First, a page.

As technology efficiencies are incorporated by citizens and businesses, their video surveillance capabilities can be leveraged by local governments and police departments to enhance an existing infrastructure. The key component is for municipalities and law enforcement to have a technology backbone through which the privateand public-based solutions can be added. Once that is in place, the ability to stretch a limited and valuable tax base can be expanded through partnerships.

Jensen: What re the key components of a video surveillance system for cities, municipalities and law enforcement?
Guendry: If a customer were to do their own research and/or talk with a manufacturer or integrator, they would more than likely learn that basic components would include cameras and hardware associated with collecting video feeds, networking components responsible for delivering the resulting video to a monitoring location, and computer servers and a software platform for storing and viewing surveillance imagery.

Because I have worked as a member of a law enforcement and have experience deploying and working with video surveillance solutions, there are a few additional essential elements I would recommend to help achieve citywide safety.

First, I believe an absolute key component in the design and implementation of a successful citywide surveillance solution is the use of an educated, committed and service-oriented professionals who have substantial experience in this type of work. Public safety surveillance solutions are deployed to improve citywide security and serve as a proactive means through which criminal violators can be apprehended and successfully prosecuted. This means any surveillance solution implemented should be capable of providing video when it counts. A team that is not exposed to the many complications that can develop within complex citywide deployments may not be capable of guaranteeing long-term project success.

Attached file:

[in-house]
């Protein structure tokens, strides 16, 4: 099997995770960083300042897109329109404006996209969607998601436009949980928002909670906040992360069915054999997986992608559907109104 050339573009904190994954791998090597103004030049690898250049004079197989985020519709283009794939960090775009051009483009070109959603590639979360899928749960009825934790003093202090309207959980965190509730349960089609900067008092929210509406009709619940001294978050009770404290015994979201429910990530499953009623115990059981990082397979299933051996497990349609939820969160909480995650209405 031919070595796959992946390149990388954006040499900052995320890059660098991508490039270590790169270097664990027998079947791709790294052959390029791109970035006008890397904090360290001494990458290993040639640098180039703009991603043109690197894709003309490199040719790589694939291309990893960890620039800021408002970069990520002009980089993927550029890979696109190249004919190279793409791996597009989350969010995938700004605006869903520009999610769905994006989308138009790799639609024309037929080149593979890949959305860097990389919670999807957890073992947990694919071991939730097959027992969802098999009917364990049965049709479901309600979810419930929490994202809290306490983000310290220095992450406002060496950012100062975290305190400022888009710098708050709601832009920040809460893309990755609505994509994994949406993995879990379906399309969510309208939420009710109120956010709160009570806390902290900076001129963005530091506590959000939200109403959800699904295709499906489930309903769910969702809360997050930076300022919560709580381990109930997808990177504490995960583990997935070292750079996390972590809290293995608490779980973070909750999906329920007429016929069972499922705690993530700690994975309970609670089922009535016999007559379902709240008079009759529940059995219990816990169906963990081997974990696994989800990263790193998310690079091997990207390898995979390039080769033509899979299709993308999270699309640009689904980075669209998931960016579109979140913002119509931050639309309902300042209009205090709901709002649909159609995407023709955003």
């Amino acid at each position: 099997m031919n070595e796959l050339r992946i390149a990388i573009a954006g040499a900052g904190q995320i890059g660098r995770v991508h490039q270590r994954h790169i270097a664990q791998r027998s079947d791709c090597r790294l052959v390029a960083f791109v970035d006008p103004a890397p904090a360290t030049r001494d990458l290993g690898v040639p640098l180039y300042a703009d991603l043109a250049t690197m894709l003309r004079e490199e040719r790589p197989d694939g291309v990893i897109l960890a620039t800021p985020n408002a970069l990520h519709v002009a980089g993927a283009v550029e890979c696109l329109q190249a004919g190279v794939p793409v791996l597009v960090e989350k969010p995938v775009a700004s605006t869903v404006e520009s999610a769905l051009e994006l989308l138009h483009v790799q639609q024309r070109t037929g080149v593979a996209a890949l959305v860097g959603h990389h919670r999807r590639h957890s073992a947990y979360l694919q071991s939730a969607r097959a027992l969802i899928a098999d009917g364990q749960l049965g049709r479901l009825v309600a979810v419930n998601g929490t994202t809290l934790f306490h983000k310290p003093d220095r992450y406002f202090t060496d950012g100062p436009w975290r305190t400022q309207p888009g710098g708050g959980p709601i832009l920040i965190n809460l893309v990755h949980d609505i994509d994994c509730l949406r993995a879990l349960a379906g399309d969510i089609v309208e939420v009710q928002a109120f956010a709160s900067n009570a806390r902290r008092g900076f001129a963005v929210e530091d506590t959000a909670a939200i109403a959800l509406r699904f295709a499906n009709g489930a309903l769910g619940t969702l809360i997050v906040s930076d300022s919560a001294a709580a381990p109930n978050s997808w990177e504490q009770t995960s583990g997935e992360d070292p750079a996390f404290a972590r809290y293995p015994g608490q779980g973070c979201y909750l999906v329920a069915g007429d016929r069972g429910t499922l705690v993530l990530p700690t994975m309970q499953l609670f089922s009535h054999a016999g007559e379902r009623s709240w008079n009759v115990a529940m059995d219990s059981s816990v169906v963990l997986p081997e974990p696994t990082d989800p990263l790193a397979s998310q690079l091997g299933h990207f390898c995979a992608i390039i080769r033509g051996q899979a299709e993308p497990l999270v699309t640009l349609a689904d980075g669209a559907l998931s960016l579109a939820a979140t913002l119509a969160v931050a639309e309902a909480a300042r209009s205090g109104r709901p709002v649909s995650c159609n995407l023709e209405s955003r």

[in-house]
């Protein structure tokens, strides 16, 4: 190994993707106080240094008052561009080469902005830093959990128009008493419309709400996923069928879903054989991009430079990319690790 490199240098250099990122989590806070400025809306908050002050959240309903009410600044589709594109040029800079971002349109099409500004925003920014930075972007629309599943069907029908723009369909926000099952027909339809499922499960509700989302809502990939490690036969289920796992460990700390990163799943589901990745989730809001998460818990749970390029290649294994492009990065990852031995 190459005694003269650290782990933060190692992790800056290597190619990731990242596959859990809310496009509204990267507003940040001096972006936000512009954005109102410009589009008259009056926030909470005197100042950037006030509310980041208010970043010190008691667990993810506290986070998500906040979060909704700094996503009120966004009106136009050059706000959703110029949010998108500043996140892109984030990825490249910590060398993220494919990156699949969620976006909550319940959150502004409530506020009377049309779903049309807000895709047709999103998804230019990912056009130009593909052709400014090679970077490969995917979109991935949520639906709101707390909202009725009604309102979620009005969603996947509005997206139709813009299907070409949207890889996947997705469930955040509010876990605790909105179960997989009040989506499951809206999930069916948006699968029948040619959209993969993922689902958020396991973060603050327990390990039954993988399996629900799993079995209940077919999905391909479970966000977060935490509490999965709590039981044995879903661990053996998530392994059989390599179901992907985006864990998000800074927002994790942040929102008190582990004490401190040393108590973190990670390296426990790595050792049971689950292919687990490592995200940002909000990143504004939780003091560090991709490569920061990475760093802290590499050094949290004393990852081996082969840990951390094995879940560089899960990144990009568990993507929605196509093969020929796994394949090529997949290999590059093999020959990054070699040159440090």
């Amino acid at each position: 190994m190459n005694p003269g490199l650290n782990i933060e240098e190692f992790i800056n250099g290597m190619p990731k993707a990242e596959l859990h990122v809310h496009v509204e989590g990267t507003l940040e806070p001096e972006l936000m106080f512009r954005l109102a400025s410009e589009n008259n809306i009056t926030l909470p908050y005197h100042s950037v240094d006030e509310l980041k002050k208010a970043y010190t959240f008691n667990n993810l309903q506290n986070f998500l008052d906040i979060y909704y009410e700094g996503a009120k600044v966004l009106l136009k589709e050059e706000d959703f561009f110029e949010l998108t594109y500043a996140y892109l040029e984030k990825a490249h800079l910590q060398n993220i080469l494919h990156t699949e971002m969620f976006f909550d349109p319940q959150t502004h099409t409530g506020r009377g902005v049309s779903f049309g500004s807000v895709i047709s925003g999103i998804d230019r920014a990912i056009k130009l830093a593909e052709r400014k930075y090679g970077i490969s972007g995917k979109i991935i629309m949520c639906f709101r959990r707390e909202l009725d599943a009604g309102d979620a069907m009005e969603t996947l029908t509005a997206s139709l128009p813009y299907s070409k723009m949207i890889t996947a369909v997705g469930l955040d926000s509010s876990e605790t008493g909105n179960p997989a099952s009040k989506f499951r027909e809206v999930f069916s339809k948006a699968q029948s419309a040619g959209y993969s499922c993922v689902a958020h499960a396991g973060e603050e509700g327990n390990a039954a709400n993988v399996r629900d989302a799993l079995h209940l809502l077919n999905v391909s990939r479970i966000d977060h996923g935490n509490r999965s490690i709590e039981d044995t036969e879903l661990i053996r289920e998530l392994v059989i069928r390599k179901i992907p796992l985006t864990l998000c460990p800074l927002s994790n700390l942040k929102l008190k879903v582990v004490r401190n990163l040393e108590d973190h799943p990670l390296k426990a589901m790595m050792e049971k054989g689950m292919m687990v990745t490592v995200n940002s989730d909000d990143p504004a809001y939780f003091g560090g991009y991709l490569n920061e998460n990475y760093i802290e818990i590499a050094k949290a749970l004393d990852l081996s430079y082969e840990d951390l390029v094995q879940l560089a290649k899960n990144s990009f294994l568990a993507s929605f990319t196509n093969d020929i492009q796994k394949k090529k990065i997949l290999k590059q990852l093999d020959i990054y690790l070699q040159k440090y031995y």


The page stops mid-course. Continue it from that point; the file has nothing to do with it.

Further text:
Second, as simple as this sounds, is the oft-forgotten component of maintenance. Whether it’s updating firmware, monitoring networking devices for connection issues, or simply cleaning camera domes due to inclement weather, a citywide solution requires a commitment to proactive maintenance to ensure effectiveness and reliability for the long term.

Finally, the third element is a commitment to understanding the needs of the community in which a video surveillance system is deployed. Through collaboration with key public and private stakeholders, potential concerns about privacy, evidence handling, and video monitoring can be addressed through the incorporation of policies and procedures.

This article originally appeared in the May 2018 issue of Security Today.

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    July/August 2018